While Congress has Big Tech in its crosshairs, that doesn’t mean any of the bills targeting Silicon Valley actually will become law soon, according to analysts at Capital Alpha Partners.
Twenty bills aimed at technology companies have been introduced in the Republican-controlled Senate alone this year… It’s all too much, the analysts suggested with this prediction:
To us, these bills demonstrate our “chaos theory” of Big Tech: The existence of so many disparate critiques complicates making progress on any one issue. — Capital Alpha Partners analysts Robert Kaminski and Christopher Eyestone
To be sure, Silicon Valley’s titans face increased scrutiny not just from the divided Congress, but also from the Trump administration’s Justice Department and the Federal Trade Commission, which launched antitrust investigations earlier this year. But Capital Alpha’s analysts also have played down the risk those probes pose to the tech sector in the near-to-medium term, saying last month: “We don’t believe the government knows what they’re looking for, what the problem is, nor what the solution would be.”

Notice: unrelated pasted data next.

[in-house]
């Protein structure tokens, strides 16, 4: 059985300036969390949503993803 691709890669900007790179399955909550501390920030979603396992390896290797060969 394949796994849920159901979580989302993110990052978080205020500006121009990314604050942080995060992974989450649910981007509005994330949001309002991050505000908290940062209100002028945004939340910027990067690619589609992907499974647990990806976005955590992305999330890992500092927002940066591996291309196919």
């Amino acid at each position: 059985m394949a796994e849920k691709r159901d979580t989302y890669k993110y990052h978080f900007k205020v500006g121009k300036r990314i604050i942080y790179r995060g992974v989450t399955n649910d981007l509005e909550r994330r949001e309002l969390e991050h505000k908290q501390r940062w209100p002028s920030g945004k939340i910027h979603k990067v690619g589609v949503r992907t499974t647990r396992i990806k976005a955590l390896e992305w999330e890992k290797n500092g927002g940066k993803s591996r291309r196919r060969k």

MacDailyNews Take: They certainly don’t know what they’re looking for with Apple as the company does not have a monopoly in any market in which it participates.
The real problems where too much power is concentrated and the potential for abuse of their market power is greatest is clearly Google and Facebook, not Apple.